The first sign is an irregular, sometimes rough patch of skin.
Or it could be a discolored patch on an ear.
Or a mole that is growing irregularly, maybe resembling reddish cauliflower.
Dr. John Brantley, Baton Rouge dermatologist and former LSU basketball player, years ago warned that these were the first signs of skin cancer. Most times it was the result of prolonged exposure to the sun and most times the result of sunburns at an early age.
Brantley’s advisory was a warning because if diagnosed early there are ways to beat skin cancer, which otherwise can be fatal.
Zachary dermatologist Dr. Laurie Harrington and some of the top bass anglers on their Elite Series stop at Toledo Bend all reinforced the message earlier this month.
Harrington said that years ago most dermatologists’ main job was treating acne, but precancerous treatments make up most work now.
She said awareness is the biggest step in beating skin cancers, and that most treatment is minor surgery to remove the affected areas.
For the bass fishermen, veteran Shaw Grigsby among them, the issue is working in the sun for days on end just like construction workers and others.
“We cover up now. We’ve learned about clothing and sunscreens and the need to prevent sun damage,” Grigsby said last year.
Most pro anglers use long-sleeved, wick-away shirts rated up to 45 SPF to protect arms. Most wear long pants and hats with long bills and “skirts” that extend from the back to cover their necks and ears.
Some wear gloves with open fingers to protect the backs of their hands and soft face covers to keep the sun’s UVA and UVB rays off ears, nose and cheeks, the high points on their faces.
Harrington said fair-skinned people are more prone to damage from the sun, but that darker-skinned folks can have the same problems with prolonged exposure to the sun.
“Everyone needs to use sunscreen when they’re outside, and they need to apply it about a half hour before they go outside,” Harrington said.
She said high SPF sunscreens (sunscreens range from 15 SPF to 100 SPF) provide better protection. And “dabs” of sunscreen aren’t enough protection.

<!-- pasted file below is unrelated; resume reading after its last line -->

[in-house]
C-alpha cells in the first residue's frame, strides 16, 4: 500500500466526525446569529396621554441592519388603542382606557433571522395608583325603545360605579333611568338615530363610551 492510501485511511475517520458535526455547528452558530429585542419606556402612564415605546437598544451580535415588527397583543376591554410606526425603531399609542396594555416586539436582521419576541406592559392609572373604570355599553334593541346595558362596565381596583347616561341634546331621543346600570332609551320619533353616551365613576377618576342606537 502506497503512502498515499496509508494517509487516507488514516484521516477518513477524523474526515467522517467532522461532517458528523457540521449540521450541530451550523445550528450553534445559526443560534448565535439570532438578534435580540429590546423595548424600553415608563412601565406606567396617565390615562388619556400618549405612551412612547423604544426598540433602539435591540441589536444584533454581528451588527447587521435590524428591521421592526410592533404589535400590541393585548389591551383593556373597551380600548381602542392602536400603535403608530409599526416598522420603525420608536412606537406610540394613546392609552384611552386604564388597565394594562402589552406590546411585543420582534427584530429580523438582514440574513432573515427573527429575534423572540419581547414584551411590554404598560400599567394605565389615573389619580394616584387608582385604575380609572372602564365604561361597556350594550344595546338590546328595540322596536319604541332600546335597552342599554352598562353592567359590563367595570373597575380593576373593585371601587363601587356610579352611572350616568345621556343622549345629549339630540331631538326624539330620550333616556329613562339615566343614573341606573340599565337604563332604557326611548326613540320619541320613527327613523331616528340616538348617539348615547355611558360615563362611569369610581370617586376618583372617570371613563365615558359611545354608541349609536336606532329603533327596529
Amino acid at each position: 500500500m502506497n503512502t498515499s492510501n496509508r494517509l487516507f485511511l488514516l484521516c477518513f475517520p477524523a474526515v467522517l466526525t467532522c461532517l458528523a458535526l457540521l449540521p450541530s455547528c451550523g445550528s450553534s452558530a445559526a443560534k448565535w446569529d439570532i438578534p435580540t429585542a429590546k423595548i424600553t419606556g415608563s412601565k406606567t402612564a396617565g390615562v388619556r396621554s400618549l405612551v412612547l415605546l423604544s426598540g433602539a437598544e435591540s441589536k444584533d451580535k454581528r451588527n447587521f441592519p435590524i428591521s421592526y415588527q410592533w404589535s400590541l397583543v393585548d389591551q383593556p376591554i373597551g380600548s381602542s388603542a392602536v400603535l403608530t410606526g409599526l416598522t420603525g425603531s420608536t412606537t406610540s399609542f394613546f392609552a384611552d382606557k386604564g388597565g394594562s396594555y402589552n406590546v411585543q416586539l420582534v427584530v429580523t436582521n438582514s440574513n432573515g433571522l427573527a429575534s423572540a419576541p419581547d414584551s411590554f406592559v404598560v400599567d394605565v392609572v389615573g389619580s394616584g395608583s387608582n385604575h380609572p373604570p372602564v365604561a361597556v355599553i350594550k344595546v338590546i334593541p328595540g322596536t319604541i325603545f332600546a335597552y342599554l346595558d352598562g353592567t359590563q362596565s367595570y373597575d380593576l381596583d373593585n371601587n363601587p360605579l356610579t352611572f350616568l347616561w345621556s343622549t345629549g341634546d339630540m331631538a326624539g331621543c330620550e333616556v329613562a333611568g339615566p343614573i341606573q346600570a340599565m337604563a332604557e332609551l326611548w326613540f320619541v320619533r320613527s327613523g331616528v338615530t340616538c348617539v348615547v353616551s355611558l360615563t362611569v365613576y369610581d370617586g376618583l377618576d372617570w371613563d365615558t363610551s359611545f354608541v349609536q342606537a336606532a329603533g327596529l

“Apply about one ounce at a minimum,” she said.
“Apply it to ears, nose, cheeks, then all areas of the skin that will be exposed. Once for an entire day isn’t enough.”
Harrington recommended applications as often as every two hours, possibly less often when the sun is lower in the sky, like the fall and winter months, but more often if there’s a chance the sunscreen can be washed off.
For outdoorsmen, she reinforced the pro bass fishermen’s suggestion about wearing SPF-rated clothing, and said most of the problems dermatologists see today came from patients who suffered sunburns in their younger years.
“Anything that keeps the sun off your skin helps,” Harrington said.
“It’s important to catch any problems as soon as possible, and it’s equally as important to protect your skin today.”
The toll road
The folks who manage the new toll road from Leeville to Port Fourchon last week abandoned the pay-as-you-go kiosks from Galliano to Golden Meadow and Leeville in favor of an automated toll booth at the foot of the southbound lane of the high-rise road over the Lafourche Parish marshes.
The move resulted in lines as long as three-quarters of a mile and waits as long as 40 minutes to pay the minimum $2.50 toll.
All kiosks are closed and the only way to prepay is at the GeauxPass location in Golden Meadow or online at http://www.geauxpass.com.
Tangipahoa no wakes
The Tangipahoa Parish Council will meet Monday night on a no-wake-zone ordinance for several parish waterways, including:
- Tangipahoa River from its intersection with La. 22 to Lake Pontchartrain.
- Bedico Creek from Bedico Landing to the Tangipahoa River.
- North Pass Channel between Lake Pontchartrain to Lake Maurepas: From South Pass for one mile west from its intersection with Interstate 55 to Lake Maurepas.
- I-55 Canal from South Pass northward to the end of the I-55 high-rise bridge south of Ponchatoula.
- From the railroad bridge on South Pass to its mouth at Lake Pontchartrain for all boats 25 feet long and longer and camp sites will be in effect from 6 p.m. Fridays to 10 p.m. Sundays and all holidays.
If the ordinance passes, a public hearing is scheduled for 5:30 p.m. July 9 at the parish courthouse on East Mulberry St. in Amite.